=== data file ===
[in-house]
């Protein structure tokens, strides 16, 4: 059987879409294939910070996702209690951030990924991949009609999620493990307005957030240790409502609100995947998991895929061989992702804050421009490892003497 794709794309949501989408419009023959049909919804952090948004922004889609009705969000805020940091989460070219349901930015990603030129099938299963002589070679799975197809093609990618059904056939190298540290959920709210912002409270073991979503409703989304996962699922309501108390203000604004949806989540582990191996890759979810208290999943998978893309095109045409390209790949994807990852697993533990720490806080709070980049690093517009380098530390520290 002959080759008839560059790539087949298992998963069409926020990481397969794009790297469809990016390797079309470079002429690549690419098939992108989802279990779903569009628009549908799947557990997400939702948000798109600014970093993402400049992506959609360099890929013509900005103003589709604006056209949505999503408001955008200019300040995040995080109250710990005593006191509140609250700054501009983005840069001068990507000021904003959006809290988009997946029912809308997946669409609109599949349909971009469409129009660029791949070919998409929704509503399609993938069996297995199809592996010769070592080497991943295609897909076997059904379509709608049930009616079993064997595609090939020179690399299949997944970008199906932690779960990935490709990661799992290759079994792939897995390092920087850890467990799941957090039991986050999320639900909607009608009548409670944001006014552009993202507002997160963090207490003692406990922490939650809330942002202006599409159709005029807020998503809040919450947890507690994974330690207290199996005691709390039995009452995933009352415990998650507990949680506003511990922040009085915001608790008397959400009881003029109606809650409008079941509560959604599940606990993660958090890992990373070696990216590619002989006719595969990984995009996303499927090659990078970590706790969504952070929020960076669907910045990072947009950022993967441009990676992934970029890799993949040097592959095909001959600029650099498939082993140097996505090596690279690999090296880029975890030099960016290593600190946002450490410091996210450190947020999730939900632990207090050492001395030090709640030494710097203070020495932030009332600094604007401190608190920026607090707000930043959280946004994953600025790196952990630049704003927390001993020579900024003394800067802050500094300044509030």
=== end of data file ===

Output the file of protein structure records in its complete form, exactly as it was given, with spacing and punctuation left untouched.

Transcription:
[in-house]
């Protein structure tokens, strides 16, 4: 059987879409294939910070996702209690951030990924991949009609999620493990307005957030240790409502609100995947998991895929061989992702804050421009490892003497 794709794309949501989408419009023959049909919804952090948004922004889609009705969000805020940091989460070219349901930015990603030129099938299963002589070679799975197809093609990618059904056939190298540290959920709210912002409270073991979503409703989304996962699922309501108390203000604004949806989540582990191996890759979810208290999943998978893309095109045409390209790949994807990852697993533990720490806080709070980049690093517009380098530390520290 002959080759008839560059790539087949298992998963069409926020990481397969794009790297469809990016390797079309470079002429690549690419098939992108989802279990779903569009628009549908799947557990997400939702948000798109600014970093993402400049992506959609360099890929013509900005103003589709604006056209949505999503408001955008200019300040995040995080109250710990005593006191509140609250700054501009983005840069001068990507000021904003959006809290988009997946029912809308997946669409609109599949349909971009469409129009660029791949070919998409929704509503399609993938069996297995199809592996010769070592080497991943295609897909076997059904379509709608049930009616079993064997595609090939020179690399299949997944970008199906932690779960990935490709990661799992290759079994792939897995390092920087850890467990799941957090039991986050999320639900909607009608009548409670944001006014552009993202507002997160963090207490003692406990922490939650809330942002202006599409159709005029807020998503809040919450947890507690994974330690207290199996005691709390039995009452995933009352415990998650507990949680506003511990922040009085915001608790008397959400009881003029109606809650409008079941509560959604599940606990993660958090890992990373070696990216590619002989006719595969990984995009996303499927090659990078970590706790969504952070929020960076669907910045990072947009950022993967441009990676992934970029890799993949040097592959095909001959600029650099498939082993140097996505090596690279690999090296880029975890030099960016290593600190946002450490410091996210450190947020999730939900632990207090050492001395030090709640030494710097203070020495932030009332600094604007401190608190920026607090707000930043959280946004994953600025790196952990630049704003927390001993020579900024003394800067802050500094300044509030």